Long Bennington firm must pay £45,000 after worker’s leg crushed by steel beams
A business has been fined and left with a bill for more than £45,000 after admitting negligence when a member of its workforce had his leg crushed by steel beams.
South Kesteven District Council prosecuted Losberger UK, an event structure construction company, on December 9 after a male worker suffered a broken leg as the structures, weighing 41 stone, landed on his body.
Lincoln Magistrates’ Court heard the beams had been returned to site at their Long Bennington base on July 11 last year from an external event.
The victim was one of two staff moving the beams into their storage position when the incident occurred. He had not been trained to do this.
The arc beams were aimed to be placed on the top rack of a cantilever rack system and loaded onto two racks underneath with a fork lift truck.
Its straps were cut by the victim allowing the two beams to land on his leg, snapping his tibia and fibula.
Prosecutors said the firm’s high turnover of staff led to initial health and safety briefings for staff only being verbal and superficial. Staff who stayed at the firm longer than three months then received further training. The victim had only been employed with the firm a few weeks when the incident occurred.
A foreman who left the firm days before the incident also described in interview thefirm’s health and safety protocol “as an accident waiting to happen”.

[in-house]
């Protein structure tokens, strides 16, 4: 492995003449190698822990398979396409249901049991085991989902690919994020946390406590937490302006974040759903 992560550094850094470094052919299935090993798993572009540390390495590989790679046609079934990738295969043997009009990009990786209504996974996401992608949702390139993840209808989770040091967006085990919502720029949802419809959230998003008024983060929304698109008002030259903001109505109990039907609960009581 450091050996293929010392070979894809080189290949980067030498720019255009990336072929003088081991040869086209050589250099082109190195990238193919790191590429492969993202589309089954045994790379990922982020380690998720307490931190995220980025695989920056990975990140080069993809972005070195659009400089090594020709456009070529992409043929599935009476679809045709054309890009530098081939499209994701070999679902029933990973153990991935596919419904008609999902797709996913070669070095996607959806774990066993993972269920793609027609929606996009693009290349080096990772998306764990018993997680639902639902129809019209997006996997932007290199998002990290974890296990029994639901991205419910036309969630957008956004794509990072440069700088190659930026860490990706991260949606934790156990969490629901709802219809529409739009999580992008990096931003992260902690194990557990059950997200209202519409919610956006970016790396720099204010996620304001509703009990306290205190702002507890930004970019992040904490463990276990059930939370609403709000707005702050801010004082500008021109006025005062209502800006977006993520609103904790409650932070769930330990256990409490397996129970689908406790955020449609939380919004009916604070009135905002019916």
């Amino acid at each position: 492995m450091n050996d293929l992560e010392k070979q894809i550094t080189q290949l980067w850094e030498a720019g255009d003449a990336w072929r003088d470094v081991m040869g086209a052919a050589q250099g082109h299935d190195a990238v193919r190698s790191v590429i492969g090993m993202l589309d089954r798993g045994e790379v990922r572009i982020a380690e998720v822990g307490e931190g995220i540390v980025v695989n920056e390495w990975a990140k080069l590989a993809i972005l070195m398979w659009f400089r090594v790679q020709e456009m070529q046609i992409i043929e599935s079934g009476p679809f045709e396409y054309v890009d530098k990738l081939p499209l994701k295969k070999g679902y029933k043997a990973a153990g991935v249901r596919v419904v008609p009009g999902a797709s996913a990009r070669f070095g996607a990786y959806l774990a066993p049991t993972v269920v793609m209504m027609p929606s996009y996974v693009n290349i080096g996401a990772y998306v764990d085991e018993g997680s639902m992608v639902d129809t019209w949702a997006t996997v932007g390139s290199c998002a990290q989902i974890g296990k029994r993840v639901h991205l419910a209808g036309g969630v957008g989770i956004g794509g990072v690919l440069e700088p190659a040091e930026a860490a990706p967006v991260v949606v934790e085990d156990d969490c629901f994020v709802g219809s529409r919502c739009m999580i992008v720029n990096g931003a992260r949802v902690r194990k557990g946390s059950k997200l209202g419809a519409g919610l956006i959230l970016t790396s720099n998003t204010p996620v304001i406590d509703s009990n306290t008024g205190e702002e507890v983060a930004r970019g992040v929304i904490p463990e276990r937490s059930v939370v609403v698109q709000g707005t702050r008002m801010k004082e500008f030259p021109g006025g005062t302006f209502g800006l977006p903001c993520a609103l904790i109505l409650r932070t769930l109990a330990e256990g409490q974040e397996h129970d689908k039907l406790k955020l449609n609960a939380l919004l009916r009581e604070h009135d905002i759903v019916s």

The firm pleaded guilty to a contravention of the Health and Safety at Work Act 1974 at an earlier hearing and was fined £25,000, ordered to pays costs of £20,374.86 and a £175 surcharge.
In mitigation, Losberger UK admitted its liability for the incident and that the worker had been badly let down and should never have been tasked with the work by a supervisor. The firm said it has spent £80,000 on health and safety since the accident.
District Judge Peter Veits said: “It’s clear the company greatly regret what happened. It was arguably because of poor management at the site in an operation the victim said he never had training of.
“There were failures in training methods and inductions were scant to say the least. It fell short of the standard required. The senior member of staff should never have placed the victim with the task. A number of workers were exposed and other members of staff could have been put at risk.”
SKDC’s Executive Member for Environment Coun Nick Craft said: “The seriousness of this case highlights how health and safety practices in the workplace are of paramount importance to people’s lives.
“The victim suffered directly as a result of protocol not being in place to protect him and it serves as a stark reminder to all employers in South Kesteven of their responsibilities when running a business.”